I haven’t got a clue why Corybn won (do the young not know history – people respond to incentives)? However, you would have a tough time convincing the population that our “inclusive” immigration policy will make us better off?

    Reply
    • Alan Wilkinson

       /  July 4, 2017

      It’s quite obvious why the young support the Left. They respond to the virtuous goals and don’t have the experience and knowledge to realise that the solutions advocated will do more harm than good.

      Reply
    • “I haven’t got a clue why Corbyn won”

      Possibly because he didn’t. Despite all the trumpeting of the Lefty Media, the Conservative Party actually won the election, albeit by a much smaller majority than predicted. Hopefully this might frighten the electorate sufficiently that they won’t allow it to happen again.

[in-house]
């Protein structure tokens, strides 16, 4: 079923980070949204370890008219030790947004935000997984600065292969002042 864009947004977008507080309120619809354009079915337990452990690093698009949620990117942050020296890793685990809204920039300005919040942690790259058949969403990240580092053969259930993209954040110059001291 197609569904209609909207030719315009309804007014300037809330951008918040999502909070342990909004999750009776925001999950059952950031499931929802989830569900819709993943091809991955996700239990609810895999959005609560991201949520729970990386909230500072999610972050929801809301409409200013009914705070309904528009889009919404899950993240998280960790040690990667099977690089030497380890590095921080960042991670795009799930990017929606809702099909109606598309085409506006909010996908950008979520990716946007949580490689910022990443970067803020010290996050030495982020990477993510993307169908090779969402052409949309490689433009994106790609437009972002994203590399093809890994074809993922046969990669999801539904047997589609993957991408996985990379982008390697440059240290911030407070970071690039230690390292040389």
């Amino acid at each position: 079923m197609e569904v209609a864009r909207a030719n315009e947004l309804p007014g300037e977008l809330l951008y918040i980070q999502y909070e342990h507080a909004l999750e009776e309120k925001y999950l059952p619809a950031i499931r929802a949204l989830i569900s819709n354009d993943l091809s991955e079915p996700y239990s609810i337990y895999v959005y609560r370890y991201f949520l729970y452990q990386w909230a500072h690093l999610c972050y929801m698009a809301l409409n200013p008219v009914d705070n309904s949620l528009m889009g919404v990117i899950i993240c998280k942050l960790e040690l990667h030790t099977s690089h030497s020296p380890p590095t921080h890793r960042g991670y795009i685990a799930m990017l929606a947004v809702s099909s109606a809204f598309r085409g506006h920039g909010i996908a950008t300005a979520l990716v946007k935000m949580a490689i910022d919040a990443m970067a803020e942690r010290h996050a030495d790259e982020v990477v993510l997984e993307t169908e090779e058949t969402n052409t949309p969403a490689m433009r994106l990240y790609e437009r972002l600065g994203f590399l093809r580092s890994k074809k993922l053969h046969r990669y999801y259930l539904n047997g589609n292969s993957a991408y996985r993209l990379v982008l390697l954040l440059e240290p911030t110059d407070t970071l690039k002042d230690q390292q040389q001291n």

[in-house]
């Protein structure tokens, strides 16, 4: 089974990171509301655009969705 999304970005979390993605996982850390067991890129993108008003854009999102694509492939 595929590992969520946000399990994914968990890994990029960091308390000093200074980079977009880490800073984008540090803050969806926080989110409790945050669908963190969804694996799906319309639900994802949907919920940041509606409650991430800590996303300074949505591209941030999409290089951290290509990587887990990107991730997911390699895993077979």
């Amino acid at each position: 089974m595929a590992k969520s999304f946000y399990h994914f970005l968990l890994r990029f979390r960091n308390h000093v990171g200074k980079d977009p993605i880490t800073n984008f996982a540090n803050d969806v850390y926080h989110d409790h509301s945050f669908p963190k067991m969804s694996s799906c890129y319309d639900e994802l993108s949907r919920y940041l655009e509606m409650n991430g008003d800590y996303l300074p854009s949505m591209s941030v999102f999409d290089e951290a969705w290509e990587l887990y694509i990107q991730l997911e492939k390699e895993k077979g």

Reply
      • Sorry, just realised that is ambiguous. I mean that hopefully the electorate will, the next time, return the Conservatives with the majority that was expected, so that Corbyn and his witless cronies can be consigned to a much-needed oblivion. They make the old Callaghan Government seem positively sensible, for all its 25% inflation and IMF begging bowl.

        Reply
  3. sorethumb

     /  July 4, 2017

    It is scary to think a younger generation may have lost the lessons of the British and New Zealand Unions and the Soviet Union? But Hello, I have read and read and read commentary over the years and it is only occasionally I read a Bingo that hits the nail on the head. One was a scathing attack on Marine Le Pen because she pointed out that the issue at hand (in France) was one of nationalism versus globalism – the vested interests did not even want to acknowledge an issue there. Likewise, when will they acknowledge ecology and human nature?

    Reply
  4. sorethumb

     /  July 4, 2017

    Comment in Telegraph